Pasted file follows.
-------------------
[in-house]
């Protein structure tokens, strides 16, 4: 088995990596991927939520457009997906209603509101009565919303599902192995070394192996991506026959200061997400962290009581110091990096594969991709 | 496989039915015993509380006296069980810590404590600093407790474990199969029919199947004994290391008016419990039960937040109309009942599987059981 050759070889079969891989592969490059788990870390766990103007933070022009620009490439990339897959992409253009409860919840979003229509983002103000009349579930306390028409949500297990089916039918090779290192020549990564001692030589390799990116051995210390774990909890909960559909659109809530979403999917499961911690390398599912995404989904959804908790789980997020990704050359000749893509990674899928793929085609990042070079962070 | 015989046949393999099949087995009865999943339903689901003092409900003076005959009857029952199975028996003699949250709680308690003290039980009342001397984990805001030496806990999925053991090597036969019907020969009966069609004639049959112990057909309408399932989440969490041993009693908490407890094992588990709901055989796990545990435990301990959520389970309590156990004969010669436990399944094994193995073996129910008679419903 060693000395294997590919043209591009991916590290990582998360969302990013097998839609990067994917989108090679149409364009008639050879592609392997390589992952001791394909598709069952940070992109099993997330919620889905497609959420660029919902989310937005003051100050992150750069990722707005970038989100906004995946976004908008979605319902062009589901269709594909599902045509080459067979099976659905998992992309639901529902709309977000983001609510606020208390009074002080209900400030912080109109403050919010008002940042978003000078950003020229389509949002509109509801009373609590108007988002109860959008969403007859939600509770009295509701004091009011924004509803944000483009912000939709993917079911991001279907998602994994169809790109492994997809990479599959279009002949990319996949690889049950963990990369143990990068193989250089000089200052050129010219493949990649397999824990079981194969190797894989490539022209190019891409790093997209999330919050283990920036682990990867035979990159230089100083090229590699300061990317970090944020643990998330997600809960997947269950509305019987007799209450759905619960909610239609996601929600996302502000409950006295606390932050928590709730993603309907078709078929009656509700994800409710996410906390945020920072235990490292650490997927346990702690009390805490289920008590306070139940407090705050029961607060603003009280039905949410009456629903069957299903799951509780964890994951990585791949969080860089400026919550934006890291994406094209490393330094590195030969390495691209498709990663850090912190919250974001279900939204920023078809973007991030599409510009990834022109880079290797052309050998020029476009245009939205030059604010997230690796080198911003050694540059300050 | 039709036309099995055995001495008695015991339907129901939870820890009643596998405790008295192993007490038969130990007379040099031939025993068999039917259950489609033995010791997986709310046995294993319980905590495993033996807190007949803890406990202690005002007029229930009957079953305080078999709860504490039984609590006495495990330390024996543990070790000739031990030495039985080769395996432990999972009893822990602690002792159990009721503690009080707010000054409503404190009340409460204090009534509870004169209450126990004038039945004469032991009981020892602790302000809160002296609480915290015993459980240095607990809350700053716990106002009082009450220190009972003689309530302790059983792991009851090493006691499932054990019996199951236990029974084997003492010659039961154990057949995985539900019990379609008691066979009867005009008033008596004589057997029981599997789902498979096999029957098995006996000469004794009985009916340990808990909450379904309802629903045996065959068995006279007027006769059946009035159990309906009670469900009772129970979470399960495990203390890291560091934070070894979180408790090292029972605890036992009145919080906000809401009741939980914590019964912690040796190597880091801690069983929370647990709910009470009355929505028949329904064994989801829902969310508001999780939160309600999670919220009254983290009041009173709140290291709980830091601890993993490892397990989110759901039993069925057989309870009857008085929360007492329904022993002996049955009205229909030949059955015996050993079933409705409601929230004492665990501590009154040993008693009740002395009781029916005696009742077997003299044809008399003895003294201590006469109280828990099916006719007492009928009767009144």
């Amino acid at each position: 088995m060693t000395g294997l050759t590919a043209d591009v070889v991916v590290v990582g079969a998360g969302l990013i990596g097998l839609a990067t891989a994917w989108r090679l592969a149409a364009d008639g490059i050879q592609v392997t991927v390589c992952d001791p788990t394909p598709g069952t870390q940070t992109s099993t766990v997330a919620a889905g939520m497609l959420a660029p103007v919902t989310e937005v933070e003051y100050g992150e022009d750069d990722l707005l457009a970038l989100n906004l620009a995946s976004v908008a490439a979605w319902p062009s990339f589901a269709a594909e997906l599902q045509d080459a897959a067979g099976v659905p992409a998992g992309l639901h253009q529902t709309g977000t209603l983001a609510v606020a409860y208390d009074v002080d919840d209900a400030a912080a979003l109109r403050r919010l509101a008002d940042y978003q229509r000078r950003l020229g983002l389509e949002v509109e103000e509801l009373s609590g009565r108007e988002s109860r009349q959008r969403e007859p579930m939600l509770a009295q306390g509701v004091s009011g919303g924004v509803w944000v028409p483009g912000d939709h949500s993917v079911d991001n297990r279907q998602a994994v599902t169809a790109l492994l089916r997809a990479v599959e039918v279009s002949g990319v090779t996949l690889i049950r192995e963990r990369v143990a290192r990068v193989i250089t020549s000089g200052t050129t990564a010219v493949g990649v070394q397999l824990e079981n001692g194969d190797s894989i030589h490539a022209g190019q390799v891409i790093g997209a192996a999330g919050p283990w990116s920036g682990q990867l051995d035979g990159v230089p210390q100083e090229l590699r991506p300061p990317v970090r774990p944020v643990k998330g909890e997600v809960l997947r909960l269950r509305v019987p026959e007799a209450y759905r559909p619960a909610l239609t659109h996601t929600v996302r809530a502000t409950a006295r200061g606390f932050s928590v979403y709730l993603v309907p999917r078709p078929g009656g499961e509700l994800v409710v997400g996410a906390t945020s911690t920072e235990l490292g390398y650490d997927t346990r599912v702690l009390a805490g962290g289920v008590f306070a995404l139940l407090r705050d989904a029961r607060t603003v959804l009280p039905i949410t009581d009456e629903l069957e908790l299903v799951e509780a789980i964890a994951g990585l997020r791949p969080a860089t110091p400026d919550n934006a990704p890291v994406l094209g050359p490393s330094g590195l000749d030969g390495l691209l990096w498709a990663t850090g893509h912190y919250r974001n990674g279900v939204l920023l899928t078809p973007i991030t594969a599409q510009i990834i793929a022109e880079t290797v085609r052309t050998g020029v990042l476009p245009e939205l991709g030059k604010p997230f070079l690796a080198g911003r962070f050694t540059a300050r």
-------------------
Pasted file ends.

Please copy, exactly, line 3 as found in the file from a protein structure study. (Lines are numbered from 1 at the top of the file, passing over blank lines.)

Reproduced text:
């Amino acid at each position: 088995m060693t000395g294997l050759t590919a043209d591009v070889v991916v590290v990582g079969a998360g969302l990013i990596g097998l839609a990067t891989a994917w989108r090679l592969a149409a364009d008639g490059i050879q592609v392997t991927v390589c992952d001791p788990t394909p598709g069952t870390q940070t992109s099993t766990v997330a919620a889905g939520m497609l959420a660029p103007v919902t989310e937005v933070e003051y100050g992150e022009d750069d990722l707005l457009a970038l989100n906004l620009a995946s976004v908008a490439a979605w319902p062009s990339f589901a269709a594909e997906l599902q045509d080459a897959a067979g099976v659905p992409a998992g992309l639901h253009q529902t709309g977000t209603l983001a609510v606020a409860y208390d009074v002080d919840d209900a400030a912080a979003l109109r403050r919010l509101a008002d940042y978003q229509r000078r950003l020229g983002l389509e949002v509109e103000e509801l009373s609590g009565r108007e988002s109860r009349q959008r969403e007859p579930m939600l509770a009295q306390g509701v004091s009011g919303g924004v509803w944000v028409p483009g912000d939709h949500s993917v079911d991001n297990r279907q998602a994994v599902t169809a790109l492994l089916r997809a990479v599959e039918v279009s002949g990319v090779t996949l690889i049950r192995e963990r990369v143990a290192r990068v193989i250089t020549s000089g200052t050129t990564a010219v493949g990649v070394q397999l824990e079981n001692g194969d190797s894989i030589h490539a022209g190019q390799v891409i790093g997209a192996a999330g919050p283990w990116s920036g682990q990867l051995d035979g990159v230089p210390q100083e090229l590699r991506p300061p990317v970090r774990p944020v643990k998330g909890e997600v809960l997947r909960l269950r509305v019987p026959e007799a209450y759905r559909p619960a909610l239609t659109h996601t929600v996302r809530a502000t409950a006295r200061g606390f932050s928590v979403y709730l993603v309907p999917r078709p078929g009656g499961e509700l994800v409710v997400g996410a906390t945020s911690t920072e235990l490292g390398y650490d997927t346990r599912v702690l009390a805490g962290g289920v008590f306070a995404l139940l407090r705050d989904a029961r607060t603003v959804l009280p039905i949410t009581d009456e629903l069957e908790l299903v799951e509780a789980i964890a994951g990585l997020r791949p969080a860089t110091p400026d919550n934006a990704p890291v994406l094209g050359p490393s330094g590195l000749d030969g390495l691209l990096w498709a990663t850090g893509h912190y919250r974001n990674g279900v939204l920023l899928t078809p973007i991030t594969a599409q510009i990834i793929a022109e880079t290797v085609r052309t050998g020029v990042l476009p245009e939205l991709g030059k604010p997230f070079l690796a080198g911003r962070f050694t540059a300050r």